Federal regulation is largely driven by the Federal Energy Regulatory Commission (FERC) who regulates some interstate electric transmission lines, especially if they contribute to regional commerce. Additionally, FERC regulates non-utility assets such as interstate natural gas transmission pipelines, and wholesale power markets. FERC is considered one of the premium U.S. regulators, due to higher allowed ROE’s than state allowed ROE’s. Additionally, FERC allows for concurrent cost recovery through formulaic rates, minimizing the timing of cost recovery. As a result, utilities are highly focused on increasing their exposure to FERC regulated assets.

Allowed/Earned ROE’s

Allowed ROE’s for electric and gas utilities have trended downwards for years with declining interest rates. At YE20, allowed ROE’s nationally are roughly 9.4%, although there are large variations from state to state. Importantly, there is larger than average gap between allowed ROE’s and the 10YR UST (8.46% as of YE20) compared to the historical average of 6%. If interest rates rise, allowed ROE’s should increase as well, but likely with a lag considering utilities are effectively over earnings relative to history.

Allowed ROE vs. 10YR USTSource: S&P Global Market Intelligence / Regulatory Research Assoc. and EEI Finance Department / U.S. Federal Reserve

Capex Growth

For years utilities grew EPS at 2-4%/yr. driven by inflation and population growth, but more recently utilities have targeted 5-7% annual EPS growth driven by a massive capex buildout. Utility sector capex has increased from $74bn in 2010 to $140bn in 2020, driven by renewables and natural gas generation, as well as grid modernization and storm hardening of outdatd T&D infrastructure. Low natural gas prices have reduced the generation portion of customer bills, allowing for higher capex without a massive increase in electricity rates.

Utility sector capexSource: https://www.eei.org/issuesandpolicy/Finance%20and%20Tax/EEIIndustryCapexFunctional2020.pdf

One of the key drivers of capex has been the replacement of coal plants with natural gas and renewables generation. Natural gas and renewables are typically less expensive than coal generation and are better for the environment due to lower GHG emissions and lower air emissions (NOx, Sox, Particulate Matter). Natural gas generation produces roughly 50% of the GHG emissions of coal fired generation, while remaining cost competitive, due to the substantial increase in U.S. natural gas supply over the past decade.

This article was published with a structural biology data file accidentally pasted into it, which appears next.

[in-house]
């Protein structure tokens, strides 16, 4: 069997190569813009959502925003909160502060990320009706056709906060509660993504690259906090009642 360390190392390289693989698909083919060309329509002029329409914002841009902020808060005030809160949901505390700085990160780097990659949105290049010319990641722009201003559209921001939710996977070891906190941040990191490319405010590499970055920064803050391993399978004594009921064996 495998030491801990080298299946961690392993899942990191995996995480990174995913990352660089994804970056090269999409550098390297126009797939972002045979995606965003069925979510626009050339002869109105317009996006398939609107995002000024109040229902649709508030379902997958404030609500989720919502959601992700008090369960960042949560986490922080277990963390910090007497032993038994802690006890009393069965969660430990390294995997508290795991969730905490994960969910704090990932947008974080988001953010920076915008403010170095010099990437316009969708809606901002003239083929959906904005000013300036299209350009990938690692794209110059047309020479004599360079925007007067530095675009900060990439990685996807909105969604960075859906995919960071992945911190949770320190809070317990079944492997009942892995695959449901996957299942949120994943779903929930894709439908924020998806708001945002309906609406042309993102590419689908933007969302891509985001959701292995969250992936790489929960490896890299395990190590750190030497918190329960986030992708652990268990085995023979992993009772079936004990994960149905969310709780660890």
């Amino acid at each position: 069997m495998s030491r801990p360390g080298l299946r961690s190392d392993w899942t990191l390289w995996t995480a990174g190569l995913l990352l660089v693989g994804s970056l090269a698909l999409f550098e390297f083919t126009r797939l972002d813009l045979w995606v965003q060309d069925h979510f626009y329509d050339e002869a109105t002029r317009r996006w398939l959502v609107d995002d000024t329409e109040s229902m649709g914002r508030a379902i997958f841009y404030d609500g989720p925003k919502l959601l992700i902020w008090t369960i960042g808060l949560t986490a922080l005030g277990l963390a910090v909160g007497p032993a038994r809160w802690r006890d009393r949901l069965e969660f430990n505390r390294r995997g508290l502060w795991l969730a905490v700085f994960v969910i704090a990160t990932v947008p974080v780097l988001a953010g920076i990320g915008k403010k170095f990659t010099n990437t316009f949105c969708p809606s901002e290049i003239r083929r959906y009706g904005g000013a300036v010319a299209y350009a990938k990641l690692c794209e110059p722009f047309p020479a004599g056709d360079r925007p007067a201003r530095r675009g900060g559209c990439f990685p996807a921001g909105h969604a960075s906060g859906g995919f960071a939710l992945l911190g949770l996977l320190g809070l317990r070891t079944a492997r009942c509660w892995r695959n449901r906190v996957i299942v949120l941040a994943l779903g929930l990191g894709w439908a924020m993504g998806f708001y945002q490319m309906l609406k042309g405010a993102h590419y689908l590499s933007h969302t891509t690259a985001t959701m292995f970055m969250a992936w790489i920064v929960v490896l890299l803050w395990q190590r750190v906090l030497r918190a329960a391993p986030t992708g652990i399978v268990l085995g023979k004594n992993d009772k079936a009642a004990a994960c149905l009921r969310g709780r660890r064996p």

Shifting generation mix

Renewables have become much more cost competitive as well, although the actual economics depend substantially on where in the U.S. you are located, as wind and solar resources vary meaningfully across the country.

Wind solar cost Source: NEE 2020 EEI Presentation

Going forward, federal policy will be a key driver of capex, as the Biden Administration has proposed to decarbonize the power sector by 2035. House Democrats recently put forth a bill to boost tax credits for renewables and carbon capture projects. The bill extends the existing tax credits for solar and wind through 2026 and makes certain storage technologies eligible for tax credits as well, ultimately incentivizing greater investments in these technologies.

Additionally, the Biden administration has discussed further investments in EV’s and EV infrastructure which would also benefit utilities through capex opportunities and additional load growth (discussed below). I also expect to see legislation supporting energy storage, provide additional investment opportunities.

Load Growth (electricity demand)

Demand for electricity is driven by population growth, customer mix (residential, commercial, industrial), and changes in the weather. Electricity demand has been stagnant since the Financial Crisis due to energy efficiency initiatives (improved building insulation, increased efficiency of appliances, and LED light bulbs) and the continued shift from a manufacturing to a services-based economy.

Electricity demand
Source: https://www.eia.gov/totalenergy/data/monthly/pdf/mer.pdf

EIA forecasts that electricity demand will increase by 0.6-1.2%/yr. through 2050, likely well below real GDP growth over that time frame. However, increased electrification of transportation and heating could potentially add up to another 1.5%/yr. of load growth, depending on federal legislation supporting clean energy. This would represent a meaningful shift in electricity demand and is one of the key sector trends to follow. For example, XEL expects a 0.6-0.7%/yr. increase in sales growth in CO from increased EV penetration and plans to spend $2bn through 2030 on EV charging infrastructure.

Non-utility businesses:

Merchant power generation (Primarily EXC, PEG, NEE, and SO)